No love lost between Burger and the NY Mets

by Mark Burger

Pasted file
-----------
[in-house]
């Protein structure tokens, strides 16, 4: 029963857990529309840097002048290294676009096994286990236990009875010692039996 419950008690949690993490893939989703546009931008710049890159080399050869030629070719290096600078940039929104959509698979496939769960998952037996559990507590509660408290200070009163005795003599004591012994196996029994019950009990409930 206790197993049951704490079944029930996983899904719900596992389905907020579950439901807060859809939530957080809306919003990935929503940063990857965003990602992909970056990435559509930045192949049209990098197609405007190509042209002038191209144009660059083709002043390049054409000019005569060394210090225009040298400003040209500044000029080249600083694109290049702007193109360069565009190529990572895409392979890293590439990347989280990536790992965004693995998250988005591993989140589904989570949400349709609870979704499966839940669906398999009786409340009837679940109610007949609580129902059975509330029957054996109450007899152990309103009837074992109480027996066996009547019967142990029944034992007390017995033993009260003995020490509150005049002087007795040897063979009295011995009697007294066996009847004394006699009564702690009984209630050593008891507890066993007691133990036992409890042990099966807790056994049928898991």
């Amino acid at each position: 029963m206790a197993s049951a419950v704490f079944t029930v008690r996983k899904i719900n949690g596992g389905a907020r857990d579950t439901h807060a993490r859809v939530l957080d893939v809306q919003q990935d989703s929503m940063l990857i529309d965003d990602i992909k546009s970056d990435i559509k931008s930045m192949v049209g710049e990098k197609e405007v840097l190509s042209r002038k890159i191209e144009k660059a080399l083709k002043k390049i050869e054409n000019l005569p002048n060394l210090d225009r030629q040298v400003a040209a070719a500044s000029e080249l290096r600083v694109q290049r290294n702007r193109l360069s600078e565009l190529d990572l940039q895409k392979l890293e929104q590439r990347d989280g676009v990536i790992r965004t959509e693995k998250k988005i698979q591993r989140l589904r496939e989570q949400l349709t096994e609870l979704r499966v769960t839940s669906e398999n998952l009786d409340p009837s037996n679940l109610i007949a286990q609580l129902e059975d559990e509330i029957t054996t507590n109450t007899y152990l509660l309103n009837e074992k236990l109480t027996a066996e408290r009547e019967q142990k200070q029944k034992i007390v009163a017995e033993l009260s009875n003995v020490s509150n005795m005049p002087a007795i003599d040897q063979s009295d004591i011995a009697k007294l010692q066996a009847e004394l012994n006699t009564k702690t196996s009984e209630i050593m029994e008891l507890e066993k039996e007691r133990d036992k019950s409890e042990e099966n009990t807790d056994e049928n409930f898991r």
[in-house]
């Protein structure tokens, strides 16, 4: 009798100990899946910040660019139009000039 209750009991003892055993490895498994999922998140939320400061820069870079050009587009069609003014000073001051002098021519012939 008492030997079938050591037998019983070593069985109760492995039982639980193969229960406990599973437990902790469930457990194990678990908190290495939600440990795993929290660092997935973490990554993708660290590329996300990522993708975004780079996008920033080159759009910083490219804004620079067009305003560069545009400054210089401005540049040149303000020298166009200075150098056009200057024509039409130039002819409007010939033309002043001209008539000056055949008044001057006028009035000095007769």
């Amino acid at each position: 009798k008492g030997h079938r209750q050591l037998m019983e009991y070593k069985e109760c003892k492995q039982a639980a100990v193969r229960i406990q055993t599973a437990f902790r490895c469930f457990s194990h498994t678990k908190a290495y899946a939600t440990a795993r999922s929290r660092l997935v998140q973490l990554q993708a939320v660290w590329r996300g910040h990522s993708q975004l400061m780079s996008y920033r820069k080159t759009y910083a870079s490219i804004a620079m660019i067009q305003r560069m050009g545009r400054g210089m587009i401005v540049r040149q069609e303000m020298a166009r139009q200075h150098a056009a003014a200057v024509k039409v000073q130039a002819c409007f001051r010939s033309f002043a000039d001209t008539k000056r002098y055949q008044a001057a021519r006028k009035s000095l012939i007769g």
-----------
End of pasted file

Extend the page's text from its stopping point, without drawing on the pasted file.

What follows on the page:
Last week I detailed my memories about Ernie Shore Field, which has quietly gone into that good night after more than 50 years. This week, I’m taking it to another level — the major-league level. I had only ever been to Shea Stadium once before, more than 20 years ago. I watched them beat up on my beloved Philadelphia Phillies. The final score, as I recall, was 13-3. I think it was also the first time I’d ever seen a grand-slam home run. Now, after 44 seasons, Shea Stadium is going the way of Ernie Shore Field and countless other ballparks. Come season’s end, Shea will come down. Next door stands the new, nearly completed Citi Field, which is scheduled to open its doors next season. (One guess what New Yorkers have already, vulgarly, nicknamed the stadium.) But they said the same about Shea, so named for William Shea, the man who brought baseball back to New York after the departure of both the Giants and the Dodgers to the greener (as in money-wise) pastures of California. For 44 years, Shea has been home to the New York Mets, whose inaugural 1962 season record remains the all-time worst (40-120) in 20 th -century baseball. But the “Amazin’ Mets” won their first World Series in 1969 and their second in 1986 — the latter in a remarkable comeback against the Boston Red Sox that Sox fans still rue to this day. (Be very careful when mentioning the name Bill Buckner.) I have little or no nostalgic affection for Shea Stadium, outside of it simply being a baseball park. The reason I wanted to commemorate its final season was — in addition to writing this article, of course — that the Mets were playing the Phillies. In the last few years, the National League East rivalry between the Phillies and the Mets has intensified, in part because both teams are in the same division, and especially after last season, when the Mets underwent a devastating collapse in the last weeks of the season, squandering a seemingly insurmountable lead and paving the way for the Phillies to roll into first place and take the division on the last day of the 2007 season. There’s even a full Wikipedia listing detailing the ongoing Mets/Phillies feud. Here’s a sample of that entry: “Games between the two rival teams are intense between fans, as beers are occasionally thrown, and fights commonly break out in the stands. Fans of both teams often direct derisive and abusive chants at opposing players and opposing fans whenever games between the two teams are played. It is not uncommon to hear foul language and obscenities when at a Mets-Phillies game as well.” Can I get an “Amen”? That the Phillies were swept in the first round of the playoffs by the Colorado Rockies last year almost didn’t matter to me; the Phillies had managed to finally make it back to the postseason after 14 long years. It remains one of the true highlights of my life when, at the age of 12, the Phillies won their first World Series in 1980. Hardly a week (or even a day!) goes by that I don’t pop in the DVD of Game 6 to watch Tug McGraw strike out Willie Wilson and send the city of Philadelphia into that pure, holy baseball euphoria that comes with being world champions. It had only taken 97 years reach that pinnacle. Thank God I was alive to have seen it. I hope to be around the next time it happens. The Phillies also hold the marvelous distinction of being the only professional sports team to notch 10,000 losses — a dubious record not likely to be equaled, much less surpassed, in our lifetime. None of that matters. I will always root for the Phillies. First place, second place, third place, last. I grew up in New Jersey (please don’t hold it against me), but I was born in Philadelphia. I’m stuck with the Phillies, and they’re stuck with me. The relationship between Phillies fans and Mets fans is a tenuous and sometimes terrible one. I was joined in my pilgrimage by my stepsister Mindy and Steve, an old friend, both die-hard Mets mavens. They don’t like the Phillies, and have no hesitation in saying so. I, of course, have no hesitation in saying anything — period. Just for the record, I don’t like the Mets, either. I don’t hate them as much as I hate the Yankees (only a few ex-girlfriends and political figures are entitled to that distinction), but there’s no love lost between me and the Mets. Shea Stadium is located in Queens, NY, in a neighborhood not far from where Archie Bunker was supposed to have lived on the long-running sitcom “All in the Family.” According to one in our party: “It was a dump when they built it, it was a dump in the seventies, it was a dump in the eighties, and it’s a dump now.” Amazingly (or “amazin’ly”), it’s one of the Mets fans who utters that statement, although I happen not to disagree. The day of Shea has come and gone — but Shea did have its day. Just when is debatable. Maybe when Chico Esquela was playing second base? The close proximity between Philly and New York means that there’s a significant contingent of Phillies Faithful on hand, although few of them traveled so far a distance as I did to attend. “Ewww,” remarks Mindy as we encounter two such gentlemen. “There’s more of you.” Later, an exasperated Steve observes: “They’re like vermin — rats! They’re everywhere! You can’t get rid of them!” (Much like the Mets can’t seem to be rid of the Phillies, actually.) Mindy and Steve are clad in Mets regalia, and I am resplendent in my Phillies gear. It’s a pretty sight. (Me, I mean.) All three of us have seen baseball fanaticism get out of hand. Some good-natured razzing is surely in order, even if it’s in bad taste. And, to be on the safe side, I decide to forego drinking during the game. For one thing, beers are $8 a clip. For another, Hurricane Hanna has pushed the clouds out of the sky, so it’s an extremely bright and extremely warm day. I don’t want to get dehydrated. This is likely the last Phillies game I’ll attend this season, and I want to remember it. (I hope.) The Mets may win the division (they’re still in first as I write this), but they didn’t win the game we went to — which had to be postponed a day when Hanna came a-blowing. I’m the only person I know who would fly out of a hurricane (here), only to fly right back into it (there). Just to see the Phillies. Watching 45-year-old pitcher Jamie Moyer, the oldest active player in the majors, hold the Mets to two hits over seven innings was one of those special baseball memories I’ll cherish a good long while. “He’s throwing 75-mile curveballs and 80-mile fastballs,” grumbles Steve. “He’s throwing batting practice — and the Mets can’t do shit!” Watching Phillies third baseman Greg Dobbs, one of several Phillies whose bat really seems to come alive against the Mets, crush a three run home run in the fourth off the once-mighty Pedro Martinez was one of those special baseball memories that Mindy and Steve will not cherish. That 0-1 pitch was gone — and quickly. The game highlight for me, however, would have to be the bonehead play in the same inning, which saw Jimmy Rollins’ pop fly drop in for a double and drive home the Phillies’ sixth (and final) run of the day. There was some kind of miscommunication between Mets shortstop Jose Reyes (even I have to admit he’s a pretty terrific player) and left-fielder Nick Evans. Even from our vantage point in the upper deck (Section 28, for those keeping score at home), it’s quite a sight to observe Rollins, as shocked as anyone that the ball dropped, go from a half hearted jog to a full-tilt run and easily make it to second. Mindy’s comments regarding this incident froze the blood and chilled the heart, both in its intensity and its creative use of profanity. Basically, it boiled down to: “If you call for the ball, then catch the ball.” (Feel free to insert “goddamn,” “motherfucker” and/or “shithead” at random points throughout that sentiment.) Mindy and Steve, like many Mets fans, hate Jimmy Rollins, due in part to his boast in the 2007 pre-season that the Phillies were the team to beat in the NL East — a prophecy that came horrifyingly true for the Mets on the last day of the season. When Rollins earned his first MVP Award last year, I raised my glass (or was it a bottle?) — and not for the first time — to toast his achievement and the fulfillment of his diabolical prediction. “What’s next,” groans Steve, “the Apocalypse?” “Bring it on,” I respond. “Bring on Armageddon!” (Rooting for the Phillies can be tantamount to the same thing.) Which brings us to the eighth inning of our little ballgame, as the Phillies’ bullpen comes on and gets roughed up, with the Mets scoring two runs on a succession of extra-base hits — to which Steve observed: “You’re not saying all that much.” Indeed I was not. I was visualizing a Phillies collapse. When it comes to Philadelphia sports, my motto is “No lead is safe.” Those words have haunted many a Philly fan. But the Phillies hang on to win the game, 6-2, and my crazy trip to New York — conceived in a moment of inspiration (and inebriation, to be sure) — is completely worthwhile. There are some post-game insults traded between the fans in blue and the fans in red but, as one Mets fan said to me: “You’re the one going home with a shit-eating grin.” Indeed I am.